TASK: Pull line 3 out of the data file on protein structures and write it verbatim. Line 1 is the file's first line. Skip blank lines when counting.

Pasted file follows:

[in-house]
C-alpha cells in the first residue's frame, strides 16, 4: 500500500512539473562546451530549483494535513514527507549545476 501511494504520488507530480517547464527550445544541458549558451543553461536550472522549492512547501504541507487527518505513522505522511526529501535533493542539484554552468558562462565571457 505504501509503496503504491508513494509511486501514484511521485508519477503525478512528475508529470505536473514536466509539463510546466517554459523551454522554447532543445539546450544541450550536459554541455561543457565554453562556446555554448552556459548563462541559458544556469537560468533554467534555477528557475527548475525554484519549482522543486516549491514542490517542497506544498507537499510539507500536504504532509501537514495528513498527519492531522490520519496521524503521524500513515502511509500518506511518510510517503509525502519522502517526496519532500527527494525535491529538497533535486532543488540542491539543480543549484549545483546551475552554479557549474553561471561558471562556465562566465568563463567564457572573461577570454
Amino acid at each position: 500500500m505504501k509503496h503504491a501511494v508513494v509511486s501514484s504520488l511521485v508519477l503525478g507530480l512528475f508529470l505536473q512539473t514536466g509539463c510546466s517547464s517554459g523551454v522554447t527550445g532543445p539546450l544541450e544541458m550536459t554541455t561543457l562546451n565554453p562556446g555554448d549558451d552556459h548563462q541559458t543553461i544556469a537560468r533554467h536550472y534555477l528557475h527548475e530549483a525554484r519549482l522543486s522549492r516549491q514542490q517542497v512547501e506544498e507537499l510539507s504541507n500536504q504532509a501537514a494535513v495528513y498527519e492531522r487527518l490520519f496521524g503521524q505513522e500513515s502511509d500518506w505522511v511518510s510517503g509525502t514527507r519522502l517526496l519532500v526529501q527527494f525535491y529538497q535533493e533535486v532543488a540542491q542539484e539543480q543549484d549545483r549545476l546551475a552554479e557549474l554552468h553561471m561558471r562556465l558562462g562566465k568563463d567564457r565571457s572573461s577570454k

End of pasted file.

Amino acid at each position: 500500500m505504501k509503496h503504491a501511494v508513494v509511486s501514484s504520488l511521485v508519477l503525478g507530480l512528475f508529470l505536473q512539473t514536466g509539463c510546466s517547464s517554459g523551454v522554447t527550445g532543445p539546450l544541450e544541458m550536459t554541455t561543457l562546451n565554453p562556446g555554448d549558451d552556459h548563462q541559458t543553461i544556469a537560468r533554467h536550472y534555477l528557475h527548475e530549483a525554484r519549482l522543486s522549492r516549491q514542490q517542497v512547501e506544498e507537499l510539507s504541507n500536504q504532509a501537514a494535513v495528513y498527519e492531522r487527518l490520519f496521524g503521524q505513522e500513515s502511509d500518506w505522511v511518510s510517503g509525502t514527507r519522502l517526496l519532500v526529501q527527494f525535491y529538497q535533493e533535486v532543488a540542491q542539484e539543480q543549484d549545483r549545476l546551475a552554479e557549474l554552468h553561471m561558471r562556465l558562462g562566465k568563463d567564457r565571457s572573461s577570454k